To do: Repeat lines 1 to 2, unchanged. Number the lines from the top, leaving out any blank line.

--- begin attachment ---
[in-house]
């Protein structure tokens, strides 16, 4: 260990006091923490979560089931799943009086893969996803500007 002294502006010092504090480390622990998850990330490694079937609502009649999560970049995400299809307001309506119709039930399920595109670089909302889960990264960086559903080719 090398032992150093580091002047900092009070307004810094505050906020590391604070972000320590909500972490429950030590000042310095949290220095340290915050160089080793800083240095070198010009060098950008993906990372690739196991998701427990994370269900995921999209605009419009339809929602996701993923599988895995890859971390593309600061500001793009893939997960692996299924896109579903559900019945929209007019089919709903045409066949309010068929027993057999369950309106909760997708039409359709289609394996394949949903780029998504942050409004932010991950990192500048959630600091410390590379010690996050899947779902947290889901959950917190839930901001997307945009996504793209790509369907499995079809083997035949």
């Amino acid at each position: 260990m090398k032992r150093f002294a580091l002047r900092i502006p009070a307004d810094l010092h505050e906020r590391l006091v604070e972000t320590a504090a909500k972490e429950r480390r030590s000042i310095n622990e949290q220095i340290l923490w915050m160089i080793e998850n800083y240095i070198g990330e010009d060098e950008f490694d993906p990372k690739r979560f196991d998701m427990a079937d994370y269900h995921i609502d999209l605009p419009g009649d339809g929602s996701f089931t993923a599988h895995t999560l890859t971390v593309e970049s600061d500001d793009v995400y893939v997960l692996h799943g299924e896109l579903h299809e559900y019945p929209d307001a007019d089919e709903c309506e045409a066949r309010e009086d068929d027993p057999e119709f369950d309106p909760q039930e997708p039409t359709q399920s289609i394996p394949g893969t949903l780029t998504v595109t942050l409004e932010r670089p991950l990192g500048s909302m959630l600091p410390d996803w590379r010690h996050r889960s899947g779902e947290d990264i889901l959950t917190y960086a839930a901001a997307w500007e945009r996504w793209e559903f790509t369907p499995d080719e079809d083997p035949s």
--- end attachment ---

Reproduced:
[in-house]
């Protein structure tokens, strides 16, 4: 260990006091923490979560089931799943009086893969996803500007 002294502006010092504090480390622990998850990330490694079937609502009649999560970049995400299809307001309506119709039930399920595109670089909302889960990264960086559903080719 090398032992150093580091002047900092009070307004810094505050906020590391604070972000320590909500972490429950030590000042310095949290220095340290915050160089080793800083240095070198010009060098950008993906990372690739196991998701427990994370269900995921999209605009419009339809929602996701993923599988895995890859971390593309600061500001793009893939997960692996299924896109579903559900019945929209007019089919709903045409066949309010068929027993057999369950309106909760997708039409359709289609394996394949949903780029998504942050409004932010991950990192500048959630600091410390590379010690996050899947779902947290889901959950917190839930901001997307945009996504793209790509369907499995079809083997035949």